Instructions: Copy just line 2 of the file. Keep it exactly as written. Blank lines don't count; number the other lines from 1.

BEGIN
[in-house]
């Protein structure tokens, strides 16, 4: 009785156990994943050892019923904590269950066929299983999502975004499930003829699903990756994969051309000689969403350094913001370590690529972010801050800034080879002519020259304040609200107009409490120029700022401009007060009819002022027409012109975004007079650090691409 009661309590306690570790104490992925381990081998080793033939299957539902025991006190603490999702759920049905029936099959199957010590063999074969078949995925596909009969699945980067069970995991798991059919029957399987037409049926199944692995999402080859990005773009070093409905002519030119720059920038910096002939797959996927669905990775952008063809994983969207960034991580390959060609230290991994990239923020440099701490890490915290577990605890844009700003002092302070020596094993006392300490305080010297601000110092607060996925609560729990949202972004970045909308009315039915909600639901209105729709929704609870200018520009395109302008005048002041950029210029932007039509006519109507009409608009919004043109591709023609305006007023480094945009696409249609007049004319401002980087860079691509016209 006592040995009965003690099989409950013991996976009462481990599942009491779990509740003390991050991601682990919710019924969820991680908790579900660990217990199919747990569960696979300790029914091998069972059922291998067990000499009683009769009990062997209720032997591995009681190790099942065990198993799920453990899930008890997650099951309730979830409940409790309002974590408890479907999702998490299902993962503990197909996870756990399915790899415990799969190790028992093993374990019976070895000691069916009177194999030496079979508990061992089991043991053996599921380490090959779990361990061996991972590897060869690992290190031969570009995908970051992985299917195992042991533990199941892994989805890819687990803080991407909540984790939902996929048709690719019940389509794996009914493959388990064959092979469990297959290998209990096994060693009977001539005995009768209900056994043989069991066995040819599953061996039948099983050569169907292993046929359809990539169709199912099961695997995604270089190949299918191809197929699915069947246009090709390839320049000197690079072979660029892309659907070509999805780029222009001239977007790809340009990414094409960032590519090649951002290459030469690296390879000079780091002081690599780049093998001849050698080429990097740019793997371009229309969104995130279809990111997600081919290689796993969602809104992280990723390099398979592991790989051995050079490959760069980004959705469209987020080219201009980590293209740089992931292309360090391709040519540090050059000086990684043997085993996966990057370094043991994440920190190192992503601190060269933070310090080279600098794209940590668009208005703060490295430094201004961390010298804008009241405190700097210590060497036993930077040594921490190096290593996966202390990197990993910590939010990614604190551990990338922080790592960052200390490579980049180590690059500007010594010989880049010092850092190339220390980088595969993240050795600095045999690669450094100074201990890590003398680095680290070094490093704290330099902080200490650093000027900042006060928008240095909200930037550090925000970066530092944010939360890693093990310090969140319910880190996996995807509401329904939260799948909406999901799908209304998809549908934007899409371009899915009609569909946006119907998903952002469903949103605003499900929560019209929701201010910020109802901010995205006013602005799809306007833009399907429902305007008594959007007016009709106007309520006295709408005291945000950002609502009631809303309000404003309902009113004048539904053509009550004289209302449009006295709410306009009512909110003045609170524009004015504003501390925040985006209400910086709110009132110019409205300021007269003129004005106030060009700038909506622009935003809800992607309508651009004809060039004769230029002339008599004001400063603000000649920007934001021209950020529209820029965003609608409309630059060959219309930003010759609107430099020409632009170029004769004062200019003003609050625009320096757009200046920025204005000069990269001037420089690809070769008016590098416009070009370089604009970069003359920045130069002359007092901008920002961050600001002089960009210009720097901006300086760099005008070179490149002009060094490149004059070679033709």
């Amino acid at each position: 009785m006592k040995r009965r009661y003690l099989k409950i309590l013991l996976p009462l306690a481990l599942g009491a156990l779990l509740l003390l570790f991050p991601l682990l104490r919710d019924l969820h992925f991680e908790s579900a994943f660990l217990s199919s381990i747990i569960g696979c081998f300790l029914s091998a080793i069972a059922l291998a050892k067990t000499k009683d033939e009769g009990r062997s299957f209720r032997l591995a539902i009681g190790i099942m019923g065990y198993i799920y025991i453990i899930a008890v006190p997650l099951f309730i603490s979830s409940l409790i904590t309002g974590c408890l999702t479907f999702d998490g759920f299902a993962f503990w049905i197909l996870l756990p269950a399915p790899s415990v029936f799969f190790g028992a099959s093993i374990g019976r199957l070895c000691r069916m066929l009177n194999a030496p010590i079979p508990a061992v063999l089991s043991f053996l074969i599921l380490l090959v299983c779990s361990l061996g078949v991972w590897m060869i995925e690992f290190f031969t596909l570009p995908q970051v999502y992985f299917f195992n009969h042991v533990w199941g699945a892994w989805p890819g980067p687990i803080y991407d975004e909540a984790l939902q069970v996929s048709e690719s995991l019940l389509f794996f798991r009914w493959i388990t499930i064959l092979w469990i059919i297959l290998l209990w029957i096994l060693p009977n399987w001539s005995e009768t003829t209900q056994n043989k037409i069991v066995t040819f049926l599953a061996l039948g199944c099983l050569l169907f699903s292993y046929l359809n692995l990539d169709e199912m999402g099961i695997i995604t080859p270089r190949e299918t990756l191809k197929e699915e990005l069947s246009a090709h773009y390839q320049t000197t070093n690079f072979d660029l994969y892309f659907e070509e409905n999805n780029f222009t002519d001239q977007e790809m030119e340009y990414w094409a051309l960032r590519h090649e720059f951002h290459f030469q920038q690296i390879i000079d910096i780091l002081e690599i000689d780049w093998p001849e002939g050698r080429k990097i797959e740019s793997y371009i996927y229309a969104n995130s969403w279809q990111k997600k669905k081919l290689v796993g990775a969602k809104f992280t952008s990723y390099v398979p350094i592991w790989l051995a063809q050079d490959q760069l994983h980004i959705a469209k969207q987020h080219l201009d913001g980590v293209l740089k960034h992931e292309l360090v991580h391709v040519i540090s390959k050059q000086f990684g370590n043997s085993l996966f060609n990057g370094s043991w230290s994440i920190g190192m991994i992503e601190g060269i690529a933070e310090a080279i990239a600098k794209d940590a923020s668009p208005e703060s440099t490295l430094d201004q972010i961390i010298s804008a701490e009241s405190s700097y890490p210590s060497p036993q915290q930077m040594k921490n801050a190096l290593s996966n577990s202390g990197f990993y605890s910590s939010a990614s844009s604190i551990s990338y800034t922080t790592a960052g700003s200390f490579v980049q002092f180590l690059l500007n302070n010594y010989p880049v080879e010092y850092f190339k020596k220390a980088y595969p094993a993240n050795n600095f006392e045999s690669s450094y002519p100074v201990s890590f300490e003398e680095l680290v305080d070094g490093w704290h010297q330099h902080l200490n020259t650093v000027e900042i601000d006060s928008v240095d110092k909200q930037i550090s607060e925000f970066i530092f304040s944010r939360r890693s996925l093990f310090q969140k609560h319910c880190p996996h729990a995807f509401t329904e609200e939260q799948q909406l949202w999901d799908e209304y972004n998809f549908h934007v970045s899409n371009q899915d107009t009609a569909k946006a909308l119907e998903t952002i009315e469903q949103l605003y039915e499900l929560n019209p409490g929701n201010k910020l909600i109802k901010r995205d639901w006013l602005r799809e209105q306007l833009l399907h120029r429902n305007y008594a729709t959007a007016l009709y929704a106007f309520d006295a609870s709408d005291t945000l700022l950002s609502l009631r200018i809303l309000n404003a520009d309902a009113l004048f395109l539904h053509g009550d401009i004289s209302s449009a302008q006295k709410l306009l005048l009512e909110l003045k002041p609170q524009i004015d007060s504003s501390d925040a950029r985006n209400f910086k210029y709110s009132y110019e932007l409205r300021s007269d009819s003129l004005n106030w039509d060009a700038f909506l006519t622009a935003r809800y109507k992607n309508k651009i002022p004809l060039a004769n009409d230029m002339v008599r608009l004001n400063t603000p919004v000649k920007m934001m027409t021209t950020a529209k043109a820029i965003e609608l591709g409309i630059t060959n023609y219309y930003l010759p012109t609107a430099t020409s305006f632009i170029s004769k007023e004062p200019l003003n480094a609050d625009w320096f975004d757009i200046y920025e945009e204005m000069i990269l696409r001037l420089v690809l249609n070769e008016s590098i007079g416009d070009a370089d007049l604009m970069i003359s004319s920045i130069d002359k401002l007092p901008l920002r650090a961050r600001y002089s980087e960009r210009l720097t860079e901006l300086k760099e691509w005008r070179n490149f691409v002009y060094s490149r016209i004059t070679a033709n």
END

């Protein structure tokens, strides 16, 4: 009785156990994943050892019923904590269950066929299983999502975004499930003829699903990756994969051309000689969403350094913001370590690529972010801050800034080879002519020259304040609200107009409490120029700022401009007060009819002022027409012109975004007079650090691409 009661309590306690570790104490992925381990081998080793033939299957539902025991006190603490999702759920049905029936099959199957010590063999074969078949995925596909009969699945980067069970995991798991059919029957399987037409049926199944692995999402080859990005773009070093409905002519030119720059920038910096002939797959996927669905990775952008063809994983969207960034991580390959060609230290991994990239923020440099701490890490915290577990605890844009700003002092302070020596094993006392300490305080010297601000110092607060996925609560729990949202972004970045909308009315039915909600639901209105729709929704609870200018520009395109302008005048002041950029210029932007039509006519109507009409608009919004043109591709023609305006007023480094945009696409249609007049004319401002980087860079691509016209 006592040995009965003690099989409950013991996976009462481990599942009491779990509740003390991050991601682990919710019924969820991680908790579900660990217990199919747990569960696979300790029914091998069972059922291998067990000499009683009769009990062997209720032997591995009681190790099942065990198993799920453990899930008890997650099951309730979830409940409790309002974590408890479907999702998490299902993962503990197909996870756990399915790899415990799969190790028992093993374990019976070895000691069916009177194999030496079979508990061992089991043991053996599921380490090959779990361990061996991972590897060869690992290190031969570009995908970051992985299917195992042991533990199941892994989805890819687990803080991407909540984790939902996929048709690719019940389509794996009914493959388990064959092979469990297959290998209990096994060693009977001539005995009768209900056994043989069991066995040819599953061996039948099983050569169907292993046929359809990539169709199912099961695997995604270089190949299918191809197929699915069947246009090709390839320049000197690079072979660029892309659907070509999805780029222009001239977007790809340009990414094409960032590519090649951002290459030469690296390879000079780091002081690599780049093998001849050698080429990097740019793997371009229309969104995130279809990111997600081919290689796993969602809104992280990723390099398979592991790989051995050079490959760069980004959705469209987020080219201009980590293209740089992931292309360090391709040519540090050059000086990684043997085993996966990057370094043991994440920190190192992503601190060269933070310090080279600098794209940590668009208005703060490295430094201004961390010298804008009241405190700097210590060497036993930077040594921490190096290593996966202390990197990993910590939010990614604190551990990338922080790592960052200390490579980049180590690059500007010594010989880049010092850092190339220390980088595969993240050795600095045999690669450094100074201990890590003398680095680290070094490093704290330099902080200490650093000027900042006060928008240095909200930037550090925000970066530092944010939360890693093990310090969140319910880190996996995807509401329904939260799948909406999901799908209304998809549908934007899409371009899915009609569909946006119907998903952002469903949103605003499900929560019209929701201010910020109802901010995205006013602005799809306007833009399907429902305007008594959007007016009709106007309520006295709408005291945000950002609502009631809303309000404003309902009113004048539904053509009550004289209302449009006295709410306009009512909110003045609170524009004015504003501390925040985006209400910086709110009132110019409205300021007269003129004005106030060009700038909506622009935003809800992607309508651009004809060039004769230029002339008599004001400063603000000649920007934001021209950020529209820029965003609608409309630059060959219309930003010759609107430099020409632009170029004769004062200019003003609050625009320096757009200046920025204005000069990269001037420089690809070769008016590098416009070009370089604009970069003359920045130069002359007092901008920002961050600001002089960009210009720097901006300086760099005008070179490149002009060094490149004059070679033709």